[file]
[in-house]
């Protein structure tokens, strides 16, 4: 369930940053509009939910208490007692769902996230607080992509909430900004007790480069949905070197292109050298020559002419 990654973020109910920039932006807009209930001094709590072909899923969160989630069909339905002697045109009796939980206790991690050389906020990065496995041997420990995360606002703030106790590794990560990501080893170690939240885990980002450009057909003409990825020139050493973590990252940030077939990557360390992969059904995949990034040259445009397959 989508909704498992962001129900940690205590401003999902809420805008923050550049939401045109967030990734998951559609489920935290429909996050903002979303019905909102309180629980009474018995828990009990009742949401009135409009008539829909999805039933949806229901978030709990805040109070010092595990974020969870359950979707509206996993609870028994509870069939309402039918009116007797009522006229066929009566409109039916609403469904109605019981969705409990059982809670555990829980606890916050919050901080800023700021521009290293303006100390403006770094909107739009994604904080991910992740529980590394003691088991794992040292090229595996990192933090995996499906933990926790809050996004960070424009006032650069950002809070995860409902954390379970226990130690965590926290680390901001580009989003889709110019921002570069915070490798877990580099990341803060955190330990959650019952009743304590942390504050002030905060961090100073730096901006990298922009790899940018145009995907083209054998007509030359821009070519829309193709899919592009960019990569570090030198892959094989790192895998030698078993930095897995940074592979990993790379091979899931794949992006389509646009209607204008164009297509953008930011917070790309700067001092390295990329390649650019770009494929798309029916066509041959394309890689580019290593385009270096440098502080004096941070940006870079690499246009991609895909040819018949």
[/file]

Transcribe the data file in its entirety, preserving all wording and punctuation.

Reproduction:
[in-house]
């Protein structure tokens, strides 16, 4: 369930940053509009939910208490007692769902996230607080992509909430900004007790480069949905070197292109050298020559002419 990654973020109910920039932006807009209930001094709590072909899923969160989630069909339905002697045109009796939980206790991690050389906020990065496995041997420990995360606002703030106790590794990560990501080893170690939240885990980002450009057909003409990825020139050493973590990252940030077939990557360390992969059904995949990034040259445009397959 989508909704498992962001129900940690205590401003999902809420805008923050550049939401045109967030990734998951559609489920935290429909996050903002979303019905909102309180629980009474018995828990009990009742949401009135409009008539829909999805039933949806229901978030709990805040109070010092595990974020969870359950979707509206996993609870028994509870069939309402039918009116007797009522006229066929009566409109039916609403469904109605019981969705409990059982809670555990829980606890916050919050901080800023700021521009290293303006100390403006770094909107739009994604904080991910992740529980590394003691088991794992040292090229595996990192933090995996499906933990926790809050996004960070424009006032650069950002809070995860409902954390379970226990130690965590926290680390901001580009989003889709110019921002570069915070490798877990580099990341803060955190330990959650019952009743304590942390504050002030905060961090100073730096901006990298922009790899940018145009995907083209054998007509030359821009070519829309193709899919592009960019990569570090030198892959094989790192895998030698078993930095897995940074592979990993790379091979899931794949992006389509646009209607204008164009297509953008930011917070790309700067001092390295990329390649650019770009494929798309029916066509041959394309890689580019290593385009270096440098502080004096941070940006870079690499246009991609895909040819018949």